Querying for Posts and Custom Posts in WordPress

Learn two methods of querying Posts/Custom posts in WordPress.

Fetching Posts via get_posts()

There are many reasons why we may need to use the get_posts() function in WordPress. For example, we may want a subset of posts such as the 5 most commented posts, a few random posts, posts authored by a certain user, etc. Here is a quick example of how one might use get_posts() in a template to display some posts.

<?php 	$args = array( 		'posts_per_page' => 5,  // Limit to 5 posts 		'post_type' => 'post',  // Query for the default Post type 		'order_by' => 'post_date'  // Order by date posted 	); 	$last_five_posts = get_posts( $args );  	foreach ( $last_five_posts as $post ) : setup_postdata( $post ); ?> 		<h2> <?php the_title(); ?> </h2> 	<?php endforeach; 	wp_reset_postdata(); ?>

This simply gets the last five posts and outputs their title’s. Now lets say we have a Custom Post type named ‘products’, which has a Custom Taxonomy called ‘status’. We may want to find all products that have a status of ‘sold’ using the get_posts() function like so:

<?php 	$args = array( 		'posts_per_page' => -1,  // Get all posts 		'post_type' => 'products',  // The Custom Post Type we named 'products' 		'status' => 'sold'  // The Custom Taxonomy 'status' with value of 'sold' 	); 	$products_that_are_sold = get_posts( $args );  	foreach ( $products_that_are_sold as $product ) : setup_postdata( $product ); ?> 		<h2> <?php the_title(); ?> </h2> 	<?php endforeach; 	wp_reset_postdata(); ?>

The previous example finds all of our Custom Posts that are classified as ‘sold’ according to our Custom Taxonomy. The great thing about get_posts() is that it gives us control over what content we display.

Using the Loop/WordPress’s main query for handling queries

Another way of handling Post/Custom Post queries is to use WordPress’s already built in functionality. Much of the work is done behind the scenes for you, and in fact it is slightly more beneficial performance wise to utilize it. Before your template is even loaded, WordPress runs a query according to the request from the browser. Lets say your site has a custom taxonomy defined as ‘destination’ and you distinguish your posts by the destination of your trip. For example, routing to the following url www.yourwebsite.com/destination/columbia  would pull up a list of all your posts that have the taxonomy destination = columbia. We didn’t have to write a query, such as get_posts() above, because WordPress handles it for us behind the scenes. Take a look at the following image. This is how WordPress tries to decide what template to use depending on the query.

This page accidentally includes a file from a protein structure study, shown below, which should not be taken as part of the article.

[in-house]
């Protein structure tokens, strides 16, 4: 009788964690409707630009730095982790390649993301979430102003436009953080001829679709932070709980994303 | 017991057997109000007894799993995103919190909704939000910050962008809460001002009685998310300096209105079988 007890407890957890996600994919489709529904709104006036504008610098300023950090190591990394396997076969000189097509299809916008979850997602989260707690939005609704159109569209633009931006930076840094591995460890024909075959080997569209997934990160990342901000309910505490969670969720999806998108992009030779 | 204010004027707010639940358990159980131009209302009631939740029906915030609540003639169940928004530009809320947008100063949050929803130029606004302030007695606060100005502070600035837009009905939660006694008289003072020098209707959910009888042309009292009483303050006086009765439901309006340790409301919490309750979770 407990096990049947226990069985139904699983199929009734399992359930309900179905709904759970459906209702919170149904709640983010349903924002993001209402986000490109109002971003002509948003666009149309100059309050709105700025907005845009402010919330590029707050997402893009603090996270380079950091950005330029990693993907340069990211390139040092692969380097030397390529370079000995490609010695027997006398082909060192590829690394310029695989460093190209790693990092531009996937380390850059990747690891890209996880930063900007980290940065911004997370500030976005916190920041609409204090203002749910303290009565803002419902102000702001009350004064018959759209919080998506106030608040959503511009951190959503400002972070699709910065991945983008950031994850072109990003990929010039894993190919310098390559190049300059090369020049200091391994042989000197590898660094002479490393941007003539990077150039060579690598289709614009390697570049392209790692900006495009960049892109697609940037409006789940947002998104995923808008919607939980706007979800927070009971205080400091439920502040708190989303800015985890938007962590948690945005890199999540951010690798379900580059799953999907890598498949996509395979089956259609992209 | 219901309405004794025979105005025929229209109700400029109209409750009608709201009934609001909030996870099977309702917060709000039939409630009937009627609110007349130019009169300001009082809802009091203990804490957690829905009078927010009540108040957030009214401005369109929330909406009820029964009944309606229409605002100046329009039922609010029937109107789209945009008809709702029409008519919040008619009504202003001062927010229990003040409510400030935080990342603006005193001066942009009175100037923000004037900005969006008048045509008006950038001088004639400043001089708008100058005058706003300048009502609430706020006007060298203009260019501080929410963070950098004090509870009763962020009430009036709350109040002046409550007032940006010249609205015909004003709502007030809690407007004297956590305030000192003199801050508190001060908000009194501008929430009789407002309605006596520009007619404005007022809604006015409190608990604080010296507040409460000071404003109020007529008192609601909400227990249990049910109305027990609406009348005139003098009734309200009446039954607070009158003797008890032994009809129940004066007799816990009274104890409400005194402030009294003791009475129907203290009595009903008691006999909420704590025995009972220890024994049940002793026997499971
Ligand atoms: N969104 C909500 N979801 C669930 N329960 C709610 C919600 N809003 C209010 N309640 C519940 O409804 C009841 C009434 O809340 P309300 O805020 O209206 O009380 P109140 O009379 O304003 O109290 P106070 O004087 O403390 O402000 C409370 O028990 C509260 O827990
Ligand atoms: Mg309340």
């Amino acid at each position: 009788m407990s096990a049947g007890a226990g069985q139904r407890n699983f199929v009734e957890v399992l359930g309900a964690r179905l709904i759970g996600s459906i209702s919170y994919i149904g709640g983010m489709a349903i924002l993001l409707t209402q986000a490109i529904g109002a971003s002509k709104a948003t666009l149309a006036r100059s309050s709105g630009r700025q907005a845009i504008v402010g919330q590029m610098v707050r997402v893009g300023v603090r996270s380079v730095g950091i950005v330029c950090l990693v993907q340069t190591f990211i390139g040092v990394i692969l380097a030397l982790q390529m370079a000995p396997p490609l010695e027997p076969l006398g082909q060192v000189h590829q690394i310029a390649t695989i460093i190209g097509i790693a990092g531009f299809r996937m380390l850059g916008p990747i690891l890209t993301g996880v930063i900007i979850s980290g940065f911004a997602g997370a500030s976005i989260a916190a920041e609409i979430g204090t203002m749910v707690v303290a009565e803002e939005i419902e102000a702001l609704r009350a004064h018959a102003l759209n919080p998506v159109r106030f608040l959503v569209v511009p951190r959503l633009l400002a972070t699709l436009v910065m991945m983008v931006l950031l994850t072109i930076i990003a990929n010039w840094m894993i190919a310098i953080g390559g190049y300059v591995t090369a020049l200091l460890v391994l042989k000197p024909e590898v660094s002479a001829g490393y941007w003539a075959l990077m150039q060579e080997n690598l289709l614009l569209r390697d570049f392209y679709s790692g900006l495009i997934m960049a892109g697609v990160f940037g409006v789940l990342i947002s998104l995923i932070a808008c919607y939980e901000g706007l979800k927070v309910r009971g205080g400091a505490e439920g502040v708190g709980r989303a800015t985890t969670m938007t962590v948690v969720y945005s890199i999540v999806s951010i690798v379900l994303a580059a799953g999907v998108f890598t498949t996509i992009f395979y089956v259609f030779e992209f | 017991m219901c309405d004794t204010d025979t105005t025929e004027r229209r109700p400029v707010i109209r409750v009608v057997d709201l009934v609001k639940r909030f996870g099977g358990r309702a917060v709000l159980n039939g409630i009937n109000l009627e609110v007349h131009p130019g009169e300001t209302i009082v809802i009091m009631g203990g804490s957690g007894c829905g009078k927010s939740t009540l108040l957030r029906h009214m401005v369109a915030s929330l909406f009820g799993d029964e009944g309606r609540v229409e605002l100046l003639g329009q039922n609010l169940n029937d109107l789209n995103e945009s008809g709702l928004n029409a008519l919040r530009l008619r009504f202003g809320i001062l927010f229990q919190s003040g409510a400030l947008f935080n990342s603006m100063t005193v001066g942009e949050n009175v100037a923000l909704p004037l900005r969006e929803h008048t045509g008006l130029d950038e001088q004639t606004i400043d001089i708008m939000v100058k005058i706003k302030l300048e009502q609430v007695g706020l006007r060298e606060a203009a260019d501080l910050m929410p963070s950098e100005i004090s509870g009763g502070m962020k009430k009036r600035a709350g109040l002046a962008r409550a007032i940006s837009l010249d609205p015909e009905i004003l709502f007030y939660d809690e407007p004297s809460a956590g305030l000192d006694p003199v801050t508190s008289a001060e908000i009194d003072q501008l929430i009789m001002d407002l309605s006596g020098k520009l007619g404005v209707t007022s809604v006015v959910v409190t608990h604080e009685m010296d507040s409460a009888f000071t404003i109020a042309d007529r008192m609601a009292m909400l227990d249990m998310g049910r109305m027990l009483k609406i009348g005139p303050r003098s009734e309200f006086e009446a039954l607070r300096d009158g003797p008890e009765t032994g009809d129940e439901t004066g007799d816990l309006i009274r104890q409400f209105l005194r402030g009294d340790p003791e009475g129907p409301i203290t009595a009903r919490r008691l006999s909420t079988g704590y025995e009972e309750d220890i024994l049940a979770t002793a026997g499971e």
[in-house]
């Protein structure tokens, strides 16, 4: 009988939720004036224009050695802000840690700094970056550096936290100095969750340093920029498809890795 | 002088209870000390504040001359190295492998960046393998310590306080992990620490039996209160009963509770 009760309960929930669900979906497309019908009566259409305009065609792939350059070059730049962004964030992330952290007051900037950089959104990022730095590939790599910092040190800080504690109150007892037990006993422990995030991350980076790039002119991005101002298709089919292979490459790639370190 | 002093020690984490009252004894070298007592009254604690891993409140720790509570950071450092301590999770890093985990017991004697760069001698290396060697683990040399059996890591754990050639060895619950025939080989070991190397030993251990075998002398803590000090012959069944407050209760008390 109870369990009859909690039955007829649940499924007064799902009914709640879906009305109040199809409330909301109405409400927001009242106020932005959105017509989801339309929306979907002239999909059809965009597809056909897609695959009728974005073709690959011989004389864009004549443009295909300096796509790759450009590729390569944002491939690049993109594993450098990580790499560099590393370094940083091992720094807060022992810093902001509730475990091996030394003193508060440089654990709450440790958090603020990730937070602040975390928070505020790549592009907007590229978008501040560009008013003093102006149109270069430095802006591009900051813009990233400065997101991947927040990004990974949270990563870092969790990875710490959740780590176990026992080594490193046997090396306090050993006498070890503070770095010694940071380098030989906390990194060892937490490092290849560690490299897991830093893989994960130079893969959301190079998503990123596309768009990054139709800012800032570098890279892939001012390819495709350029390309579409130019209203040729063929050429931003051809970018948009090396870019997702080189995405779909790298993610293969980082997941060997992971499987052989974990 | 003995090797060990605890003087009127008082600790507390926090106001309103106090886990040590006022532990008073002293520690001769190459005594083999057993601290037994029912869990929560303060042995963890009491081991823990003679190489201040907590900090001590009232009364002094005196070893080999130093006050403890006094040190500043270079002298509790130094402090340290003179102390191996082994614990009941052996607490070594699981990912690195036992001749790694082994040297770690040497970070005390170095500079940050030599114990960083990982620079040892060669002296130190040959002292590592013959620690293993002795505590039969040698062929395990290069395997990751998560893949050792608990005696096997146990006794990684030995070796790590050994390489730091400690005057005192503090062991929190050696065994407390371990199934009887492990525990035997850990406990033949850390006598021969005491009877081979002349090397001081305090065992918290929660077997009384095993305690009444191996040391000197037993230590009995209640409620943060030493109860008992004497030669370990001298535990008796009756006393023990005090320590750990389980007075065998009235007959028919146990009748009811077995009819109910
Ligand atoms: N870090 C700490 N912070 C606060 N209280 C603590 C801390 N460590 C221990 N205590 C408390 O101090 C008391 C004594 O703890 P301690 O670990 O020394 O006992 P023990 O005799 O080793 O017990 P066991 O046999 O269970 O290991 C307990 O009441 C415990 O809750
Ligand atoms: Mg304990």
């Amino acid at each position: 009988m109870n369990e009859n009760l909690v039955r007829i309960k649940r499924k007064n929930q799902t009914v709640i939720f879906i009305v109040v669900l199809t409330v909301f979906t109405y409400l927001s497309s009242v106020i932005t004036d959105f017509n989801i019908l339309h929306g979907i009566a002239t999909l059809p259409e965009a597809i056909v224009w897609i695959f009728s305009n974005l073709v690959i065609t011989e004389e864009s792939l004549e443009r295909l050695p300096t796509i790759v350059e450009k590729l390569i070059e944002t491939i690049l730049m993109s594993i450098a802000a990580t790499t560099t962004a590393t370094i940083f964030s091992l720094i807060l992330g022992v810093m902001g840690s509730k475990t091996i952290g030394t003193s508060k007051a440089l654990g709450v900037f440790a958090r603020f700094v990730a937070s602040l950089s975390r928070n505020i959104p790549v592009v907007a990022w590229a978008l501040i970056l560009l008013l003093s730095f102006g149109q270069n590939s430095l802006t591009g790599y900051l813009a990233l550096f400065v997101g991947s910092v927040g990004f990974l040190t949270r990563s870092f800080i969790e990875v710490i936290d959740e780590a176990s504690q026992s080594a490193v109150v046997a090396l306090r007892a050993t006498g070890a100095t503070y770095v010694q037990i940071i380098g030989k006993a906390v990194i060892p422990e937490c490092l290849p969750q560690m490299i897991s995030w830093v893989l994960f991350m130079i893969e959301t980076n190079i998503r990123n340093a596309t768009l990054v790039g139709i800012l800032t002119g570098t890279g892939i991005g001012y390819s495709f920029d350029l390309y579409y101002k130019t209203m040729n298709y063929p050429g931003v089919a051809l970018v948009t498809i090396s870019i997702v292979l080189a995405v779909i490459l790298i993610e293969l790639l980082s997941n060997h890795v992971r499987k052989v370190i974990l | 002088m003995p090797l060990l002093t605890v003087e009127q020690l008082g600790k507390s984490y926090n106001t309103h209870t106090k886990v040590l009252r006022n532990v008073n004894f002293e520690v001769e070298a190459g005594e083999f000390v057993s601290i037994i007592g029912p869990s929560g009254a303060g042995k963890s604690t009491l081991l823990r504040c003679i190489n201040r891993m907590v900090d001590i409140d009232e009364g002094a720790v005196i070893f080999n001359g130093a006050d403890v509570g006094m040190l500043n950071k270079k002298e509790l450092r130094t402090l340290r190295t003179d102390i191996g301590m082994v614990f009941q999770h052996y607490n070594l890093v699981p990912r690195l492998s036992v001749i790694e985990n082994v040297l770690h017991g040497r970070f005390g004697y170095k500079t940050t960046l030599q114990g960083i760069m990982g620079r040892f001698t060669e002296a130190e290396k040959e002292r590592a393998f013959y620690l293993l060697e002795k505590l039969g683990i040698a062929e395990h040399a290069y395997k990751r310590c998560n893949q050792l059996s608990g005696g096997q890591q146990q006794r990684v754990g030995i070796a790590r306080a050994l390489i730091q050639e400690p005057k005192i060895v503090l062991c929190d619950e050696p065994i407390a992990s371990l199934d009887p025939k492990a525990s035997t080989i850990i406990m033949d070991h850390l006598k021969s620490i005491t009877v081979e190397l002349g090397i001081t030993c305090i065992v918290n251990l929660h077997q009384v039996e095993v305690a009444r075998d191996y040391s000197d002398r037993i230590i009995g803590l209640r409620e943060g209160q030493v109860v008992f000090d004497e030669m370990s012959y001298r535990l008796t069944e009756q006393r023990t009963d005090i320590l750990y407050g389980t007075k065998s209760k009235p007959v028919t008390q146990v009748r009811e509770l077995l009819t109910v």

In the example I described above paragraph, we are routing through the path: Archive Page -> Custom Taxonomy Archive -> taxonomy-$taxonomy-$term.php -> taxonomy-$taxonomy.php -> taxonomy.php. This means that we can create a template defined in taxonomy-destination-columbia.php which describes exactly how this particular archive will apear. We can also define taxonomy-destination.php to define the layout of any destination (not just those labeled columbia). Rather than refining the query that WordPress has made for us in the template we need to use something called pre_get_posts. Take a look at the documentation for some good examples. Basically, pre_get_posts is a way of filtering or modifying the initial WordPress query before your template is loaded. This is how we get around running an additional query via get_posts(). Note: pre_get_posts is an action that must be placed in your themes function.php file.


  • get_posts() can handle all of our queries, but not always that efficiently.
  • Make use of the the Loop/main query whenever possible. This provides performance benefits by limiting the number of queries!
  • Use get_posts() to make an additional query aside from the ‘main loop’, or for more complicated scenarios.

We hope that this helps you select function useage in a collection/listing scenario for WordPress.